Third, the Agency asserts that the proposals affect management's right to determine its budget under section 7106(a)(1) of the Statute. According to the Agency, "[t]he [O]rder implements [GAO's recommendation] under the [A]gency's right to determine its budget as authorized by 5 U.S.C. Section 7106(a)(1), and complies with the congressional mandate of 5 U.S.C. Section 7101(b) that such actions be taken in a manner consistent with the requirement of an effective and efficient Government." Id. at 5.

2. The Union

      The Union argues that the Agency's reliance on 5 C.F.R. § 550.114(d) is misplaced because "[t]he word 'may' clearly indicates that [fixing a time limit] is permissive and therefore bargainable." Response at 2. Additionally, the Union claims that 5 C.F.R. § 550.114(d) conflicts with the requirement in 5 C.F.R. § 550.112(a)(1) of payment for all overtime worked. The Union states, without elaboration, that 5 U.S.C. § 5542 resolves this conflict in favor of requiring that employees be paid for all overtime. [n2] Id.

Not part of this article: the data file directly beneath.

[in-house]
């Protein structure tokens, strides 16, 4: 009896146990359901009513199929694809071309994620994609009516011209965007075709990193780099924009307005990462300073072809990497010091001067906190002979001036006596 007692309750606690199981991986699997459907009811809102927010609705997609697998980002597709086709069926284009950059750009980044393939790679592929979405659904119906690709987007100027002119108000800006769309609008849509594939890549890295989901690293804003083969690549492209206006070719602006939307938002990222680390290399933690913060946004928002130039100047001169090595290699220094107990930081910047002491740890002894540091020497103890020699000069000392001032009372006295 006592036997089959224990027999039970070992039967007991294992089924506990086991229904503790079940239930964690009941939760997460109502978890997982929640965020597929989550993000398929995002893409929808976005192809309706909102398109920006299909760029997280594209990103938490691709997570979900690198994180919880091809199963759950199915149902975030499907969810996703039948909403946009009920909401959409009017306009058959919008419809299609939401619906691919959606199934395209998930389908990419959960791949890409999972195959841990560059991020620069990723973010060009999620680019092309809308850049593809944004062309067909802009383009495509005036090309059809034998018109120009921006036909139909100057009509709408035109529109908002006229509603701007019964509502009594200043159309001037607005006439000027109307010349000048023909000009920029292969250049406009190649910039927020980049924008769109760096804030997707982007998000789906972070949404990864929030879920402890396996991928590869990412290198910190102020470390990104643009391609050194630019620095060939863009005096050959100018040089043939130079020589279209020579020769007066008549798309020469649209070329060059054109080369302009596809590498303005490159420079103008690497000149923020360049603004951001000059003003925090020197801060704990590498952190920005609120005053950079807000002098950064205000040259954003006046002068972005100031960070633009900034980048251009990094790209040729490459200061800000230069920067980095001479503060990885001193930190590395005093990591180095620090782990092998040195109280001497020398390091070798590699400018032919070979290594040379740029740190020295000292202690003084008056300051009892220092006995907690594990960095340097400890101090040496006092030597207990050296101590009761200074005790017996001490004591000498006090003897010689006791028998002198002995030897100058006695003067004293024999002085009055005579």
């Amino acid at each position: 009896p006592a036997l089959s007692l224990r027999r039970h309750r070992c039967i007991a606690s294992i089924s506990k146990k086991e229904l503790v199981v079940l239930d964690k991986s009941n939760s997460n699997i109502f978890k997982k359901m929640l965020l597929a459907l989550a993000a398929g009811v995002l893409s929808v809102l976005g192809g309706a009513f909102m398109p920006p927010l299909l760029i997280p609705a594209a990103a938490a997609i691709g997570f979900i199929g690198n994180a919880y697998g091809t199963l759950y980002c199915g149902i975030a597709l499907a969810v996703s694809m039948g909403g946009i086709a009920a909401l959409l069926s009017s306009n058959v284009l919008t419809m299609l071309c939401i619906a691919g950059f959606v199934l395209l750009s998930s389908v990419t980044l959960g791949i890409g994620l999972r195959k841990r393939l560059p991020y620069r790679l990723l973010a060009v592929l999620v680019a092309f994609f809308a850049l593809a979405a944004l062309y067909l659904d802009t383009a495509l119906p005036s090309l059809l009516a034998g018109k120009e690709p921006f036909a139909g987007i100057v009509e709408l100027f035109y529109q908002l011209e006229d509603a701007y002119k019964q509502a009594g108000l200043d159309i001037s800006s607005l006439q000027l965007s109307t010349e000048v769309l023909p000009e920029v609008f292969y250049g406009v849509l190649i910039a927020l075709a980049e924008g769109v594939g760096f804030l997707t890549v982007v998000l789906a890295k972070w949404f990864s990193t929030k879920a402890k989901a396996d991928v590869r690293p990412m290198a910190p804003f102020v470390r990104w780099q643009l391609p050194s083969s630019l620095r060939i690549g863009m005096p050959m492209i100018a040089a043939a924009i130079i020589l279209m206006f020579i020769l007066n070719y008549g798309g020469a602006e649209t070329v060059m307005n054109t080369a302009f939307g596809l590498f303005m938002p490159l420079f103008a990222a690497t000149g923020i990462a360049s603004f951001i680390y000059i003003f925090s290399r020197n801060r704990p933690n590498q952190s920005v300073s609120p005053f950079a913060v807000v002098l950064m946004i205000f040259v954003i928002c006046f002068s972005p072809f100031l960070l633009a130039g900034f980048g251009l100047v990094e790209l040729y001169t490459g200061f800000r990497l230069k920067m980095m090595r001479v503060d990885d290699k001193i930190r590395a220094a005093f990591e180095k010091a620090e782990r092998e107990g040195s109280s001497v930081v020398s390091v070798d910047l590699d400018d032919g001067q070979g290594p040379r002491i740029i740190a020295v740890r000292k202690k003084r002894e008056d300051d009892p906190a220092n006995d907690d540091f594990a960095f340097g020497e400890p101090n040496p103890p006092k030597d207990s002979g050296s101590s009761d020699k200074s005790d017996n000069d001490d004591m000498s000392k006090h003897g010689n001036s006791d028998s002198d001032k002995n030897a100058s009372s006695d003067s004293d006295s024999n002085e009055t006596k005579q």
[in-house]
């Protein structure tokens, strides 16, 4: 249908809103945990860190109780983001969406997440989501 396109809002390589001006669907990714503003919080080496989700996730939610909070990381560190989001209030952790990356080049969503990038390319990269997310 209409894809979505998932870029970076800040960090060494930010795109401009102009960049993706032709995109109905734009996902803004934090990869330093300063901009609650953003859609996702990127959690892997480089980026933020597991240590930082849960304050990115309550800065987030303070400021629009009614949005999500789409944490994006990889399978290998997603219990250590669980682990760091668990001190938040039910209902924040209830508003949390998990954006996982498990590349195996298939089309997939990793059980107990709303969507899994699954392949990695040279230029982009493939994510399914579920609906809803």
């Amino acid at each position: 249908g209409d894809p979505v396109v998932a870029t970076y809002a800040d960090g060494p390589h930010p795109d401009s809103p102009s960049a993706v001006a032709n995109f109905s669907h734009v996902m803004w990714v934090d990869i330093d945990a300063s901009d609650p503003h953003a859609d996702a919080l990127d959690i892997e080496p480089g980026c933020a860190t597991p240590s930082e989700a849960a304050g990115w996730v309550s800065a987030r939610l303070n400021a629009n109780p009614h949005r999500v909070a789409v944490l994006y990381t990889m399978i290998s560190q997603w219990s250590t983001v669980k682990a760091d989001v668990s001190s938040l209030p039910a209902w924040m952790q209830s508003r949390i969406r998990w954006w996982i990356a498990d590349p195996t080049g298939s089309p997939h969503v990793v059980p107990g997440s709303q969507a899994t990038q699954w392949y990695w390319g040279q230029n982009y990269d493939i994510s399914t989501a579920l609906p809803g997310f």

The Union also disputes the Agency's assertion that there is a compelling need for the Order. In particular, the Union argues that the Order is not essential to the accomplishment of the Agency's mission; that the Order is not necessary for the maintenance of merit systems principles; and that no outside authority mandated the Order.

      Finally, the Union asserts that the proposals do not interfere with management's right to determine its budget. According to the Union, the Agency should schedule and plan work more efficiently and effectively so that less overtime is necessary.

B. Meaning of the Proposals